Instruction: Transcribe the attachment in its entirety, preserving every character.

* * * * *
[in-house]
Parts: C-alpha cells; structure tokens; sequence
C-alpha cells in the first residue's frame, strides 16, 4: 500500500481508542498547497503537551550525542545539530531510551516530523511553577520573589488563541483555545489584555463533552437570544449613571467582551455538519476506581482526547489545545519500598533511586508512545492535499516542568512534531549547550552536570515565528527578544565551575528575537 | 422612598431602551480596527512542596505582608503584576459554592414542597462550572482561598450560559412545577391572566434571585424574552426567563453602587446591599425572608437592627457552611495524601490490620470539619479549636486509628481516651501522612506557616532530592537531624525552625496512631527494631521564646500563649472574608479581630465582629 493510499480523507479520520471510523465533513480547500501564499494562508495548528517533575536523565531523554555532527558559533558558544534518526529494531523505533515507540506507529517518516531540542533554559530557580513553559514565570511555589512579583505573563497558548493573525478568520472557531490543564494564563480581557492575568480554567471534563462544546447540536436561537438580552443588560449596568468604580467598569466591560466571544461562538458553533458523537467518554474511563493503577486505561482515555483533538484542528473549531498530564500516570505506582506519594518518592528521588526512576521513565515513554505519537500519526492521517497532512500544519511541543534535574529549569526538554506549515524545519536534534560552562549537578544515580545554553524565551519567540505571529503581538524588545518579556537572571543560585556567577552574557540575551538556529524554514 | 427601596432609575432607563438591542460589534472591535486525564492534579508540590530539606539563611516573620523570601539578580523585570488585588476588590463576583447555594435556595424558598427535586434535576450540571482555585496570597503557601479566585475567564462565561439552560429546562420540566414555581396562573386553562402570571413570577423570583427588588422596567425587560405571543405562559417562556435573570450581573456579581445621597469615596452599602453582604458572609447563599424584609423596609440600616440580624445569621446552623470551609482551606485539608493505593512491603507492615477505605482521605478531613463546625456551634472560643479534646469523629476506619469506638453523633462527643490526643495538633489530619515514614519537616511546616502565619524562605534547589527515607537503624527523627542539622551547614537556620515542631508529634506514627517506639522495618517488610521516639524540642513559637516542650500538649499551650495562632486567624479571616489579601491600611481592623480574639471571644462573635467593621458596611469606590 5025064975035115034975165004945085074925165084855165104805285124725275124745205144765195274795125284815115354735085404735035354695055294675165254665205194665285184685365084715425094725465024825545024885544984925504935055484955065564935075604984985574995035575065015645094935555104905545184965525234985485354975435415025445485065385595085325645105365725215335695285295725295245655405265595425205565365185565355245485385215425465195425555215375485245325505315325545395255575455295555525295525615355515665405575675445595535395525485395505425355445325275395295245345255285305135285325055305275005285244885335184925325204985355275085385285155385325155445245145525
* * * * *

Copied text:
[in-house]
Parts: C-alpha cells; structure tokens; sequence
C-alpha cells in the first residue's frame, strides 16, 4: 500500500481508542498547497503537551550525542545539530531510551516530523511553577520573589488563541483555545489584555463533552437570544449613571467582551455538519476506581482526547489545545519500598533511586508512545492535499516542568512534531549547550552536570515565528527578544565551575528575537 | 422612598431602551480596527512542596505582608503584576459554592414542597462550572482561598450560559412545577391572566434571585424574552426567563453602587446591599425572608437592627457552611495524601490490620470539619479549636486509628481516651501522612506557616532530592537531624525552625496512631527494631521564646500563649472574608479581630465582629 493510499480523507479520520471510523465533513480547500501564499494562508495548528517533575536523565531523554555532527558559533558558544534518526529494531523505533515507540506507529517518516531540542533554559530557580513553559514565570511555589512579583505573563497558548493573525478568520472557531490543564494564563480581557492575568480554567471534563462544546447540536436561537438580552443588560449596568468604580467598569466591560466571544461562538458553533458523537467518554474511563493503577486505561482515555483533538484542528473549531498530564500516570505506582506519594518518592528521588526512576521513565515513554505519537500519526492521517497532512500544519511541543534535574529549569526538554506549515524545519536534534560552562549537578544515580545554553524565551519567540505571529503581538524588545518579556537572571543560585556567577552574557540575551538556529524554514 | 427601596432609575432607563438591542460589534472591535486525564492534579508540590530539606539563611516573620523570601539578580523585570488585588476588590463576583447555594435556595424558598427535586434535576450540571482555585496570597503557601479566585475567564462565561439552560429546562420540566414555581396562573386553562402570571413570577423570583427588588422596567425587560405571543405562559417562556435573570450581573456579581445621597469615596452599602453582604458572609447563599424584609423596609440600616440580624445569621446552623470551609482551606485539608493505593512491603507492615477505605482521605478531613463546625456551634472560643479534646469523629476506619469506638453523633462527643490526643495538633489530619515514614519537616511546616502565619524562605534547589527515607537503624527523627542539622551547614537556620515542631508529634506514627517506639522495618517488610521516639524540642513559637516542650500538649499551650495562632486567624479571616489579601491600611481592623480574639471571644462573635467593621458596611469606590 5025064975035115034975165004945085074925165084855165104805285124725275124745205144765195274795125284815115354735085404735035354695055294675165254665205194665285184685365084715425094725465024825545024885544984925504935055484955065564935075604984985574995035575065015645094935555104905545184965525234985485354975435415025445485065385595085325645105365725215335695285295725295245655405265595425205565365185565355245485385215425465195425555215375485245325505315325545395255575455295555525295525615355515665405575675445595535395525485395505425355445325275395295245345255285305135285325055305275005285244885335184925325204985355275085385285155385325155445245145525